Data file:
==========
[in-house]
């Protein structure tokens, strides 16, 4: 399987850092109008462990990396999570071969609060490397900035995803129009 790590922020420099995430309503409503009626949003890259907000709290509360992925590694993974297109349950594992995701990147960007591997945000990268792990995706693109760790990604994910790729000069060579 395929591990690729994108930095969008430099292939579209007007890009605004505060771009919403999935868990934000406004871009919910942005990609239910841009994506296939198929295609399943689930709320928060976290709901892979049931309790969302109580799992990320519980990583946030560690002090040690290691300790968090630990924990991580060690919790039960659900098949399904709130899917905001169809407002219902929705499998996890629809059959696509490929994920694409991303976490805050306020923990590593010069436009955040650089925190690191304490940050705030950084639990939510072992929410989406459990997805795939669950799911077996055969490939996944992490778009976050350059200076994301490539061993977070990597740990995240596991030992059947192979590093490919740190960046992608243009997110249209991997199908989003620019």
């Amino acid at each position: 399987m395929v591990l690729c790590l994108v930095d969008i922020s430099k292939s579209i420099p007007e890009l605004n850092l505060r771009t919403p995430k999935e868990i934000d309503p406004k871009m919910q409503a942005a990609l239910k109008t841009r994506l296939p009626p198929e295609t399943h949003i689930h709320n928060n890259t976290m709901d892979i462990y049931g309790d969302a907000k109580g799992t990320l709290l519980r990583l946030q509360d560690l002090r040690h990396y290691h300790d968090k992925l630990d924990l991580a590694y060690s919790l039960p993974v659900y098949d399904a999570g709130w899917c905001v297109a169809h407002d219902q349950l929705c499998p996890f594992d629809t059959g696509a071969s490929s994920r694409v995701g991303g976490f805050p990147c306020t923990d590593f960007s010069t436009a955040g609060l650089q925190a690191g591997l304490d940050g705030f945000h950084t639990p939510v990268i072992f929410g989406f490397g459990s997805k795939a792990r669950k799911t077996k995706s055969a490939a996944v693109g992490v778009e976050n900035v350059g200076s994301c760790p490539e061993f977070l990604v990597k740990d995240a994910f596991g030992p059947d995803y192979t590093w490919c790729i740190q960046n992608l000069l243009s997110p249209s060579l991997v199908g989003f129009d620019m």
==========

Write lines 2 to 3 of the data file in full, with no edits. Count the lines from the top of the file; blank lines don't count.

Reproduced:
């Protein structure tokens, strides 16, 4: 399987850092109008462990990396999570071969609060490397900035995803129009 790590922020420099995430309503409503009626949003890259907000709290509360992925590694993974297109349950594992995701990147960007591997945000990268792990995706693109760790990604994910790729000069060579 395929591990690729994108930095969008430099292939579209007007890009605004505060771009919403999935868990934000406004871009919910942005990609239910841009994506296939198929295609399943689930709320928060976290709901892979049931309790969302109580799992990320519980990583946030560690002090040690290691300790968090630990924990991580060690919790039960659900098949399904709130899917905001169809407002219902929705499998996890629809059959696509490929994920694409991303976490805050306020923990590593010069436009955040650089925190690191304490940050705030950084639990939510072992929410989406459990997805795939669950799911077996055969490939996944992490778009976050350059200076994301490539061993977070990597740990995240596991030992059947192979590093490919740190960046992608243009997110249209991997199908989003620019």
């Amino acid at each position: 399987m395929v591990l690729c790590l994108v930095d969008i922020s430099k292939s579209i420099p007007e890009l605004n850092l505060r771009t919403p995430k999935e868990i934000d309503p406004k871009m919910q409503a942005a990609l239910k109008t841009r994506l296939p009626p198929e295609t399943h949003i689930h709320n928060n890259t976290m709901d892979i462990y049931g309790d969302a907000k109580g799992t990320l709290l519980r990583l946030q509360d560690l002090r040690h990396y290691h300790d968090k992925l630990d924990l991580a590694y060690s919790l039960p993974v659900y098949d399904a999570g709130w899917c905001v297109a169809h407002d219902q349950l929705c499998p996890f594992d629809t059959g696509a071969s490929s994920r694409v995701g991303g976490f805050p990147c306020t923990d590593f960007s010069t436009a955040g609060l650089q925190a690191g591997l304490d940050g705030f945000h950084t639990p939510v990268i072992f929410g989406f490397g459990s997805k795939a792990r669950k799911t077996k995706s055969a490939a996944v693109g992490v778009e976050n900035v350059g200076s994301c760790p490539e061993f977070l990604v990597k740990d995240a994910f596991g030992p059947d995803y192979t590093w490919c790729i740190q960046n992608l000069l243009s997110p249209s060579l991997v199908g989003f129009d620019m």